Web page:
- The Washington Times - Thursday, August 17, 2000

LOS ANGELES The thousands of police and Secret Service agents surrounding the Democratic National Convention here appear helpless against the combined forces of friendship and capitalism.
Dozens of gate-crashers at a minimum are buying credentials or getting them from friends in the media or sponsoring corporations and entering as "honored guests."
Reported Andy, a graduate student in classics at the University of California's Berkeley campus, "I was just hitting on a girl on the street a couple blocks north of the protest area outside Staples Center and a producer she knew drove by and offered her a couple of passes. So I went in and watched Bill Bradley's speech."
Vic, a wheelchair-bound Venezuelan student at suburban Pomona College, got his Monday night press gallery pass a different way.
"I arranged to meet my buddy, who's working for CNN, at the cyclone fence around the periphery of Staples and the L.A. Convention Center," he reported. "Then she passed her credential to me through the fence, and I went through security and gave it back to her. Once you're inside, you don't really need a pass. Nobody bothers you."
And there was Shawn, a UCLA junior.
"I got my pass in the lobby of the Mondrian Hotel," he said. "I had heard you could get tickets in the big hotels, so I went there and asked around and found a guy that had a fistful of honored guest passes. He knew someone who worked for AT&T;," a major convention sponsor.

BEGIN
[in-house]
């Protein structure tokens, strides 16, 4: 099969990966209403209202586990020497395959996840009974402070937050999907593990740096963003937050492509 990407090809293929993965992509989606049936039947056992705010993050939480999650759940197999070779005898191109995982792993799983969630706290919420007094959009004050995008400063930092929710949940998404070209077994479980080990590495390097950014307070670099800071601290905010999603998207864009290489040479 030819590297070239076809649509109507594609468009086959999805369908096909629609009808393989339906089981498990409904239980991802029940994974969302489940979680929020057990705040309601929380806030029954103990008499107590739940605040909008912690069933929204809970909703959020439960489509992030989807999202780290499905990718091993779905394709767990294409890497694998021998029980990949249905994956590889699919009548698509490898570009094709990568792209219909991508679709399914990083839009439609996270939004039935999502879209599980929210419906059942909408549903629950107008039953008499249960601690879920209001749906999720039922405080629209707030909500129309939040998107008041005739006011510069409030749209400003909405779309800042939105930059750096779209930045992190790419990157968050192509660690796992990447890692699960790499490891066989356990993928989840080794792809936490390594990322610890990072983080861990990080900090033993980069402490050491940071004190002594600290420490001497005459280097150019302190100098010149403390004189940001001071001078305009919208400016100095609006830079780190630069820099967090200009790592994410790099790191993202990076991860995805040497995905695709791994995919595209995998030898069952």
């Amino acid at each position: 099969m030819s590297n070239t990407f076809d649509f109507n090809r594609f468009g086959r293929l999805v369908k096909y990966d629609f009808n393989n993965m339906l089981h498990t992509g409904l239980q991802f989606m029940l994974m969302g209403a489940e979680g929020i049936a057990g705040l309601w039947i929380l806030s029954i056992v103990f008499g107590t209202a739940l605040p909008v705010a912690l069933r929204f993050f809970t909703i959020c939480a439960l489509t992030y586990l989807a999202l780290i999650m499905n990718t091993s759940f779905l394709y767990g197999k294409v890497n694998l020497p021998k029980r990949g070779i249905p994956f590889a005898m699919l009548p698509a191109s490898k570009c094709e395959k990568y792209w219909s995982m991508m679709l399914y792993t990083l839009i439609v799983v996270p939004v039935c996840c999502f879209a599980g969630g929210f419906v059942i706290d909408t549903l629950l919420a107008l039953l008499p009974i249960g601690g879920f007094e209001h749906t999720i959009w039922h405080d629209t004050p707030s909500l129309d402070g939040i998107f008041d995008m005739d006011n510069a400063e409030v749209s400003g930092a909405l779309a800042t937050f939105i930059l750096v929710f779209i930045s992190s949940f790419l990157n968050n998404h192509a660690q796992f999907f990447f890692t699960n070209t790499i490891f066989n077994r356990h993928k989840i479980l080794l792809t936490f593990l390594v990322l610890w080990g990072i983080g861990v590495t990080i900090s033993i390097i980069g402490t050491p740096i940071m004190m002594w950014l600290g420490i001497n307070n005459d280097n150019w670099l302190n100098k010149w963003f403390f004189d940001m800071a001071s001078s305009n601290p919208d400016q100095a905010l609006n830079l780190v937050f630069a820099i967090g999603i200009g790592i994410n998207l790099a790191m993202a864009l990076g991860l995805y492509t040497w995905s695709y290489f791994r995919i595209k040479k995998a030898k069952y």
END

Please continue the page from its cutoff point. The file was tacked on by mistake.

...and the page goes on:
The Secret Service concedes all these gate-crashing techniques go on every day.
"Our main concern is that people go through the metal detectors," said Jim Mackin, spokesman for the service. "Even if someone has managed to get a credential through some irregular route, they still have to do that. So we feel the convention is secure no matter who is inside, and we don't dispute that it happens, but we don't know how much.
"You still need a credential to get into any of our secure areas, like arrival, departure and staging areas, and secured meeting rooms. Anybody going to those areas gets challenged no matter what they're wearing."
Not even a boast by protest group organizers that they will have people inside Staples during Vice President Al Gore's acceptance speech tonight upsets the Secret Service.
"It's not our business what signs people carry," said Mr. Mackin. "We don't screen for politics."
Meanwhile, the trade in tickets and credentials goes on. Gate-crashers themselves estimate hundreds have been given away or bought every night.
A Stanford University graduate student said he paid $200 for a floor pass. A Bill Bradley supporter from Massachusetts paid $100 for an honored-guest ticket to see him speak Tuesday.
Meanwhile, Los Angeles police deny there is any such trade.
"We know of nobody who's not supposed to be in that arena that has gotten in," said a police spokesman.
But Secret Service Agent Sean Concannon, supervising an entry point through the 14-foot-high perimeter fence, conceded credentials could easily be passed through an unsupervised 100-foot stretch of fence behind his post.
"I haven't seen it," he said. "But that's not what we're dealing with."
Apparently, nobody is.
"I was in an aisle 30 feet in front of President Clinton when he made his speech, and it was an incredible thrill," said Pomona student Vic. "If I hadn't been trying to hit on that girl near the protest area, it never would have happened."

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